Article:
I found my way to Tai-chi by complete accident. I was in an unhealthy long-distance relationship with an Azerbaijani man who, apart from my academic endeavours, disapproved pretty much of everything I did or thought. I remember complaining about gaining weight and back pain from sitting in front of the computer for hours on end, when he graciously suggested that I could do Tai-chi as a solution to my troubles.
I latched to his suggestion, even though I had no understanding of what Tai-chi was or how it could support me. The idea of connecting with something else outside of my bedsit and academic achievements fired me up. My desire was so strong that I was not even surprised when a few days later, one of my housemates mentioned a Tai-chi class he intended to attend in a week’s time. The class was to take place at the Birmingham Buddhist centre, a mere 10 minute walk from the house I lived in!
On 24 April 2007, I flew to my first class. I loved every second of it. In a spacious white room with wooden floors ten students attempted following my teacher (Alec Jones)’s fluid moves. I watched white blossom on the trees through large windows and willed myself to relax. My moves felt clunky and jerky.
‘It’s simple,’ Alec said, making the room giggle in response. ‘Simple, not easy,’ he added lightly. He was an embodiment of soft strength and his self-deprecating sense of humour made me grin throughout the class. I could barely wait till the next week. I committed to the practice whole-heartedly and started attending every class I could get to.
The first major shift happened six months later. My Tai-chi teacher’s master, Richard Farmer, was running a day-long workshop in Birmingham. As I glided (in my head) in the overcrowded room with thirty fellow tai-chi students, I tried to soak in every word Richard said. At some point, he asked us to pair up. One person was to sit on a chair; the other was to trace their spine and correct their posture. When my partner tilted my head towards my chin and straightened my back, the position felt utterly uncomfortable. Surely, this was not right?! My ‘normal’ posture was to let my shoulders edge towards my ears, pull in my head and expose my throat in an unconscious gesture of surrender.
For the next few days I kept replicating the ‘correct’ posture until a week later I went to see a chiropractic. The clinic happened to be across the road from where I lived. Based on the chiropractic’s assessment, I needed at least ten treatments to start with. As my spine straitened, I became aware of a huge burden of the past I was carrying on my back. This was the first major step in letting go of what did not serve me anymore. Shedding layers that I’ve outgrown is one of the key driving forces for my writing today and I am confident it started on that November day in 2007.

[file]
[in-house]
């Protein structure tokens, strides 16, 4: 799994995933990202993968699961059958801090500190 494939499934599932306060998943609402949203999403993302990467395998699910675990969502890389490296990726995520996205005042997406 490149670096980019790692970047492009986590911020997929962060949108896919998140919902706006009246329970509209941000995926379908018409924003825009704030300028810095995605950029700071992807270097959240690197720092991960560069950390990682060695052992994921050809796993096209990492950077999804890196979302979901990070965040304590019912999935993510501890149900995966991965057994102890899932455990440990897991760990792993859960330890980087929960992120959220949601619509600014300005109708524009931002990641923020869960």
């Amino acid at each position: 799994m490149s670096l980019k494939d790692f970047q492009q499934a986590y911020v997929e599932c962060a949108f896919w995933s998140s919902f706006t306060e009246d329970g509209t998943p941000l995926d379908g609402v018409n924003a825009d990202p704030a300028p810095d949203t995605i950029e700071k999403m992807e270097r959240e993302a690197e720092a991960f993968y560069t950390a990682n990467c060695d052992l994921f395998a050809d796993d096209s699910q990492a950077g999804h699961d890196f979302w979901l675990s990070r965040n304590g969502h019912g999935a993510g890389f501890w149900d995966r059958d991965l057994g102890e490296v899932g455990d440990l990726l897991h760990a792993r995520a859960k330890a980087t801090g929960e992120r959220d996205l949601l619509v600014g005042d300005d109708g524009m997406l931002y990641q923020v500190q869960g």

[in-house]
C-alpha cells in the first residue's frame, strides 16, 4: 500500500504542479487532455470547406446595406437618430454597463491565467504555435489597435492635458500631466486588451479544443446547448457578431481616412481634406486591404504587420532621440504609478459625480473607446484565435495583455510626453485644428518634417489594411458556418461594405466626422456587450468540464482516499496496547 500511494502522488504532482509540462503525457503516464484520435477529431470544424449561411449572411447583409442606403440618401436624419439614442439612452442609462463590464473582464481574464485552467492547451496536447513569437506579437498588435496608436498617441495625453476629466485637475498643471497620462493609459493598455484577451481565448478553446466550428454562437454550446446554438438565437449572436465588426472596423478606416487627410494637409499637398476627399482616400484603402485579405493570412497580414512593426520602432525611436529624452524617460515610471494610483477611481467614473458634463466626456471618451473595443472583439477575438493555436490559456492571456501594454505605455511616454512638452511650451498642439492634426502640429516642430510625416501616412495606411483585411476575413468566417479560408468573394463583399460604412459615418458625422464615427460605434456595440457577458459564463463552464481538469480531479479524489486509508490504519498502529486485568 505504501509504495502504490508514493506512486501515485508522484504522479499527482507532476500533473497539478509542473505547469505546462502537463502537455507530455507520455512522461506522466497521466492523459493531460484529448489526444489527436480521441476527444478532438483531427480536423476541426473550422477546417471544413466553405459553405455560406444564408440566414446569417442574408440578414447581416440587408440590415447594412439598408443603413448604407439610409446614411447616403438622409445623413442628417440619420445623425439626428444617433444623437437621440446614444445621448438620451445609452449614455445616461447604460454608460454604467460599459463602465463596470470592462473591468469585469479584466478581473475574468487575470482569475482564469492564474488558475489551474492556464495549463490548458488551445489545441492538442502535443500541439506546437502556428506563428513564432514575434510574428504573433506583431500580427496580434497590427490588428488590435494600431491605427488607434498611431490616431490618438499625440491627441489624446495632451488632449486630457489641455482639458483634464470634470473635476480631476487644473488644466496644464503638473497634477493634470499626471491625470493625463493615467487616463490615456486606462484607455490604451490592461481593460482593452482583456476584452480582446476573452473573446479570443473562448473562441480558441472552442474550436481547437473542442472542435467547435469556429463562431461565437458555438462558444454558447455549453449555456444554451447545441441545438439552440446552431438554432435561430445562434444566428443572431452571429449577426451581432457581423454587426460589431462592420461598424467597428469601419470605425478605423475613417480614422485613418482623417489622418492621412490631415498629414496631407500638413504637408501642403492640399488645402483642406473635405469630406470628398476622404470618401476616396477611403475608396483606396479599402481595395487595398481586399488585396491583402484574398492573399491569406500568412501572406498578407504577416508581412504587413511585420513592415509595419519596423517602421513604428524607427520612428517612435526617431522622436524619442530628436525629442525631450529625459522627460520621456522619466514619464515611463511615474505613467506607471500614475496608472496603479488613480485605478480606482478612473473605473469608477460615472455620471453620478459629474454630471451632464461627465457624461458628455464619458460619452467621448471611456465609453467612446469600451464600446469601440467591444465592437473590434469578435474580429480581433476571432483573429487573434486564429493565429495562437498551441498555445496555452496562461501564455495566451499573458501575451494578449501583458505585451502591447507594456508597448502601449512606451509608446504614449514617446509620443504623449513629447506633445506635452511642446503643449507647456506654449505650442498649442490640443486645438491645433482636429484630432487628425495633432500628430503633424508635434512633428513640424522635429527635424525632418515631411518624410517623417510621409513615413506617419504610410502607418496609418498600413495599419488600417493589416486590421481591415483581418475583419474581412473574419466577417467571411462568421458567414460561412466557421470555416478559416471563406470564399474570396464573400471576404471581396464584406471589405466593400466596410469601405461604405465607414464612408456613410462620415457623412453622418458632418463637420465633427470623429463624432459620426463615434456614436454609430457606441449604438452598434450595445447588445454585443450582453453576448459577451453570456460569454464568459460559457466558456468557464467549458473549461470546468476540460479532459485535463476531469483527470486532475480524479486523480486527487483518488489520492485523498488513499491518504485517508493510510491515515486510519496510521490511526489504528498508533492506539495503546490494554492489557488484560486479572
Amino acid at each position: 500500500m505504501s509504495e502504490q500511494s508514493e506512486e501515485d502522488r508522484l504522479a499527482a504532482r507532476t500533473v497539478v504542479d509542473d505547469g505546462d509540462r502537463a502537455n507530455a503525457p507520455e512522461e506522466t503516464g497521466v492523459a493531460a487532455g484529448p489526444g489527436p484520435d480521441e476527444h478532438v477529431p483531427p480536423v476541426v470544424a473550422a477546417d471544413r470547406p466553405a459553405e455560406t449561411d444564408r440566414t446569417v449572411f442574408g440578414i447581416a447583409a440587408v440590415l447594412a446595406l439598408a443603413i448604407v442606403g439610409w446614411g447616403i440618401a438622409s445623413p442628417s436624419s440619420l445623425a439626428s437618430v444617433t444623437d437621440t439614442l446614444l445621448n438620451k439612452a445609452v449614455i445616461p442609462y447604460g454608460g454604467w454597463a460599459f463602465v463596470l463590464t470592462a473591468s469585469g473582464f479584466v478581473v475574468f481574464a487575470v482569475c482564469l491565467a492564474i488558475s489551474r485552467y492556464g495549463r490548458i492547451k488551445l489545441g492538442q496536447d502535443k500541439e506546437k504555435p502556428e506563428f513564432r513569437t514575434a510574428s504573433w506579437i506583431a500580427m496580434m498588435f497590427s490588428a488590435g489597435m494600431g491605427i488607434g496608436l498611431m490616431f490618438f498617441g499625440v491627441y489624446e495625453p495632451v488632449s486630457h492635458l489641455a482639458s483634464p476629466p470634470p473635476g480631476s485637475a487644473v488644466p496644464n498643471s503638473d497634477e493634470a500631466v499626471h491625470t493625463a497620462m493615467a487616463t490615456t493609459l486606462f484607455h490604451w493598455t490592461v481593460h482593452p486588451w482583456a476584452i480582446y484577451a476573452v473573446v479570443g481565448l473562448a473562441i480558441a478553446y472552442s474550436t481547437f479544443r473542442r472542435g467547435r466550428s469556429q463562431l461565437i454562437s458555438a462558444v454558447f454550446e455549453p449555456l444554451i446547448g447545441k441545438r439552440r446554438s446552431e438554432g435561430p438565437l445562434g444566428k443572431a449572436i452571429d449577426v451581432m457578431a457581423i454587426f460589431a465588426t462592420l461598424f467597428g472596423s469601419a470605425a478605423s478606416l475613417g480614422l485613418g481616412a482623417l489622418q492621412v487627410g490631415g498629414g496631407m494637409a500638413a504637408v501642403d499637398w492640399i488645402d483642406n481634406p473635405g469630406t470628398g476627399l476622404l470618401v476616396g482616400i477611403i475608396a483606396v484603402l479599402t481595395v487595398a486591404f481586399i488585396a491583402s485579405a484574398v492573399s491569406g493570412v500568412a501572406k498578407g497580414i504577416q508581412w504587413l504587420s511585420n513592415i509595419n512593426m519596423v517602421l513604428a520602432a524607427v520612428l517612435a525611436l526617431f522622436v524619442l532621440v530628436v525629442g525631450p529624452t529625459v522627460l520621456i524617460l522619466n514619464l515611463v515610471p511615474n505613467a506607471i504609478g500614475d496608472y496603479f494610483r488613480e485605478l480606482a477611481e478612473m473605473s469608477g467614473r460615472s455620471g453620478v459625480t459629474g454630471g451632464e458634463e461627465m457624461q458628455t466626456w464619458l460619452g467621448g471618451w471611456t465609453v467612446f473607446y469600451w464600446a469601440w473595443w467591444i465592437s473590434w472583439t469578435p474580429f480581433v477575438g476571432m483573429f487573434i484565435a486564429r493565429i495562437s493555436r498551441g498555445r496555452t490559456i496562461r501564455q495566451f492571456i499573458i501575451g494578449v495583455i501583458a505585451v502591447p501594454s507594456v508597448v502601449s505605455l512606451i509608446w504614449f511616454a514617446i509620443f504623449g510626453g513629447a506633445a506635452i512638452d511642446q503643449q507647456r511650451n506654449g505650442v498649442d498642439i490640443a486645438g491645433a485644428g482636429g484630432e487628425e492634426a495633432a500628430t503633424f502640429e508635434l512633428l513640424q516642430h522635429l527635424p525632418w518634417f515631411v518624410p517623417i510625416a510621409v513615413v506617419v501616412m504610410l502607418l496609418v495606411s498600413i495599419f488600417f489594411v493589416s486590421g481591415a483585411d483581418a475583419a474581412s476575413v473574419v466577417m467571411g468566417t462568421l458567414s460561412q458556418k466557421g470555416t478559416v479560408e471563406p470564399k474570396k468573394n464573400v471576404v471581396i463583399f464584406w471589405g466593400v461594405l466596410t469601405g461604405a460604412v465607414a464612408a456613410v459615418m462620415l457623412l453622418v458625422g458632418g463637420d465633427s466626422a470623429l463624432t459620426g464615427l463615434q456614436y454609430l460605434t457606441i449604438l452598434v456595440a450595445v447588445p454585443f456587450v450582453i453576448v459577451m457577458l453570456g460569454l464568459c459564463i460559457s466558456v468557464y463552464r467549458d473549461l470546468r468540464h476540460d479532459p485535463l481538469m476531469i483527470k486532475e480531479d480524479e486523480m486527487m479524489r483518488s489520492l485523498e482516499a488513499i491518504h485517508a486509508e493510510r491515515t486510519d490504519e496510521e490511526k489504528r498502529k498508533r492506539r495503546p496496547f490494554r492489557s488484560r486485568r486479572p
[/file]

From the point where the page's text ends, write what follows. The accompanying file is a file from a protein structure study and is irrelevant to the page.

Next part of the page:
The other chief influence of Tai-chi on my life and writing formed over years of practice. As a perfectionist, I often found myself frustrated if I could not get a new move. Invariably, Alec reassured me that it’d be easier the next time I do it. You know what? He was right. I was amazed how ten-minutes into the next class, the move flowed effortlessly. It was the new move which seemed impossible to master … until the next week. This learning is an integral part of my writing practice. If something feels clunky or not to my liking, I know it’d feel lighter and easier to manage if re-visited a day or two later. Practice makes perfect.
Perhaps the most profound way in which Tai-chi touched my life happened at the Deepening on-going group with Richard Farmer in 2010-11, held at Poulstone Court. In the course of four long week-ends spread over two years, his aim was to help us to experience Tai-chi principles (listening; sticking; rooting and yielding) in our bodies. Each time we met, he offered a number of exercises to help us connect with them.
I remember vividly returning with the group from a walk. We were due to start our afternoon session. Richard asked us to stay outside of the large spacious room filled with sun and overlooking green fields. While a crowd of us stood by the door, he told us a long story. Although I liked his stories, all I grasped on that occasion was that there were some dragons guarding the door and how if one entered the room without being fully present, the dragons would chop off their heads. My legs ached after a long walk and I stepped impatiently from one foot to another craving to sink into comfortable cushions on the floor. Eventually, the invitation to enter followed. I did my best to wake up to the moment, to be as present as I could possibly be. Breathing in smells of food wafting from the kitchen area and soaking up the sunrays on my skin, I stayed perfectly still on the floor. It’s hard to explain, but somewhere in my belly I felt the part of me which was whole and healthy, despite what had happened to my body throughout the lifetime. Connecting with this sacred part, the spirit of who I am, was so vivid, I can still recall it. So when I write about difficult times in my life, I keep in mind that those were experiences which impacted the course of my life, but they do not define my true essence. Was it a coincidence that I did my first writing retreat with Dr Barbara Turner-Vesselago at the same venue? I don’t know. But the experience has certainly given me a wider perspective on the content of my writing.